On July 17, 1864, General William Tecumseh Sherman set up headquarters in Fulton County on Powers Ferry Road near the Chattahoochee River. Late that night, Confederate General Joseph Johnston was replaced by newly-commissioned Gen. John Bell Hood.
For nearly three months, Johnston and Sherman had maneuvered around the rugged corridor from Chattanooga to Atlanta. Although there was constant skirmishing, there were few major battles; Sherman kept trying to outflank Johnston, but his advances were blocked. Though this kept losses to a minimum, there was also a limit to how long Johnston could maintain this strategy as each move brought the armies closer to Atlanta. By July 17, 1864, Johnston was backed into the outskirts of Atlanta. Johnston felt his strategy was the only way to preserve the Army of Tennessee, but Davis felt that he had given up too much territory.
Georgia-born Ty Cobb died on July 17, 1961.
The Beatles premiered The Yellow Submarine on July 17, 1968 in London.
On July 17, 1975, American spacecraft Apollo 18 and Soviet Soyuz 19 docked in space – the first such meeting in history.
Georgia Politics, Campaigns, and Elections
If you live in DeKalb County, one of the most important elections on your ballot on Tuesday (or in early voting today and tomorrow) is for Sheriff. All DeKalb politics since December 15, 2000 has been shaped by the assassination of Sheriff-elect Derwin Brown by his predecessor Sidney Dorsey and by continuing allegations of corruption at seemingly all levels of county government.
After Brown’s death, Sheriff Tom Brown was elected in a special election and this year, he vacated his office to run for Congress, leading to another special election. This special election is special because it is non-partisan and will appear on all ballots. Most years, DeKalb Republicans are shut out choosing county officials, as those offices are dominated by Democrats who usually face no opposition.
In 2012, countywide, Democratic candidates for District Attorney, Clerk of Courts, Tax Commissioner, Chief Magistrate, Solicitor General, CEO, and two District Commissioners were unopposed in the General Election.
Republicans who wish to have a meaningful voice in those elections must draw a Democratic ballot in the Primary; if they ever run for office as a Republican, they’ll be criticized for it.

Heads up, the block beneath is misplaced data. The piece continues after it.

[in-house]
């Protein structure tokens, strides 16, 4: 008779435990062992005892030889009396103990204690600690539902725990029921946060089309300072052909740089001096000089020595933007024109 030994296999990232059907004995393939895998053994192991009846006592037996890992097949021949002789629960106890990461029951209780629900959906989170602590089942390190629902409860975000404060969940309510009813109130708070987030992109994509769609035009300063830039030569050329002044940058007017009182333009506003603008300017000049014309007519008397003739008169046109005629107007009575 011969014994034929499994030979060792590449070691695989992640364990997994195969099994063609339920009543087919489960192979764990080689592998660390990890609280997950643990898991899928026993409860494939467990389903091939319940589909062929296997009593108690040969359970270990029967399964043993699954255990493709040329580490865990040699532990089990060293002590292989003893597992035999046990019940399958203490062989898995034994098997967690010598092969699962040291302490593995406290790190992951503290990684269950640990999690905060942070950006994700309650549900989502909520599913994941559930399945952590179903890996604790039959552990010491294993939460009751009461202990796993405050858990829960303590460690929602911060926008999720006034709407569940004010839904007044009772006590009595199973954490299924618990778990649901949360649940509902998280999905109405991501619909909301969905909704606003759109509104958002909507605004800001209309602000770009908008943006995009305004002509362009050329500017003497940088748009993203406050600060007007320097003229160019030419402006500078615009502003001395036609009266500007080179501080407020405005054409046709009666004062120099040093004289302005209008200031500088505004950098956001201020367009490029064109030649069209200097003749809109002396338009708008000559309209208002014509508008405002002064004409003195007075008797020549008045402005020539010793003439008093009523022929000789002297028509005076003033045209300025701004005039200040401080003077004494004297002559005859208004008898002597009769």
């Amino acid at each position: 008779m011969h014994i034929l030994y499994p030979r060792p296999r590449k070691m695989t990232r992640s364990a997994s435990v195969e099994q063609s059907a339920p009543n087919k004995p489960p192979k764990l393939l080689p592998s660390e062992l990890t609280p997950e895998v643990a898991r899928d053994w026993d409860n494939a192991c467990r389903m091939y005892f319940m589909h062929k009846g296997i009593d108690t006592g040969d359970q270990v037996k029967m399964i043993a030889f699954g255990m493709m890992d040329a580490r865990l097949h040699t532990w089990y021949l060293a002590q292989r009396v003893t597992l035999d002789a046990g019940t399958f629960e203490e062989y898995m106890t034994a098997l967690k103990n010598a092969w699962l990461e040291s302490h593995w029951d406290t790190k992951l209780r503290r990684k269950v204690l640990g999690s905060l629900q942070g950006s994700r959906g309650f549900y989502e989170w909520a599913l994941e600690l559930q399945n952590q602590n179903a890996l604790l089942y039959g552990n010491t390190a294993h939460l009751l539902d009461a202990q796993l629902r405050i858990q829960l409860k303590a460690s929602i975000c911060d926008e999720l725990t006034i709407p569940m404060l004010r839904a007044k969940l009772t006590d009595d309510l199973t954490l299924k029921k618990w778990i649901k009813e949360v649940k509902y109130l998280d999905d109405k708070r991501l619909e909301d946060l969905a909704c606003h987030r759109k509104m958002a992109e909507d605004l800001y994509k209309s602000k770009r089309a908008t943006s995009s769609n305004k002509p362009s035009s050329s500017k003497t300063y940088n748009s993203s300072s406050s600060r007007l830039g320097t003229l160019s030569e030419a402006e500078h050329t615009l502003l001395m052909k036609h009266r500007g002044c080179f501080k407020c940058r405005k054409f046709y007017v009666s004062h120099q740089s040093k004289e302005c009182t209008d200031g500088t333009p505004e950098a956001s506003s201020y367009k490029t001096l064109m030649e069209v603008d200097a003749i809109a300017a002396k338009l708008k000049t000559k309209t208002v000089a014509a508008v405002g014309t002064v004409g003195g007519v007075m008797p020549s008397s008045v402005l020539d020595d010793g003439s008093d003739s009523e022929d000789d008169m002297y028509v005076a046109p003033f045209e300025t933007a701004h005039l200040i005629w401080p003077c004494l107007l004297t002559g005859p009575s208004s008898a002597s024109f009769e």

This year’s Special Election Runoff is between Jeff Mann, who became Sheriff when Tom Brown qualified for Congress, and Vernon Jones, who previously served two terms as Chief Executive Officer for DeKalb County.
Both candidates for DeKalb County sheriff have the same warning for voters: Make the wrong choice in Tuesday’s runoff election, and it could mean a return to the bad old days.
Jones, the extroverted former DeKalb CEO, says his integrity has been proven again and again because multiple investigations haven’t resulted in charges against him. At the same time, Jones has questioned Mann’s character, saying he has used employees for campaign work and failed to protect inmates from jailhouse violence.
Mann, a soft-spoken lawyer, denied those accusations, saying the claims have been drummed up by Jones to gain a political advantage.
The winner of the election will oversee a department responsible for running the county jail, protecting the courthouse, serving warrants and managing a $76 million annual budget.
To hear Jones tell it, only he can root out graft inside the sheriff’s office and crime in the streets.
“I’ve been investigated more than anyone in DeKalb County ever, and I’ve been cleared,” Jones said. “I’m the most vetted man out there. Jeff Mann is not the man for the job. He’s over his head.”
“(Voters) don’t want a throwback from the old days who continues to have impropriety issues, who is currently recommended to be under investigation by the grand jury,” Mann said during a debate hosted by the Atlanta Press Club and televised on Public Broadcasting Atlanta. “It’s important for the citizens of DeKalb County to have someone with integrity, to have someone they trust.”
Mann, who served in the U.S. Air Force for four years, said voters should support him because he would increase staff training, improve public safety and work to reduce employee turnover. He said he obtained a 5 percent raise for detention officers on top of a 3 percent cost of living adjustment in this year’s county budget.
Jones, who became DeKalb’s first black chief executive when he was elected in 2000, said he would reassign administrative officers to crime-fighting duties, put nonviolent criminals on clean-up details and reduce overtime expenses.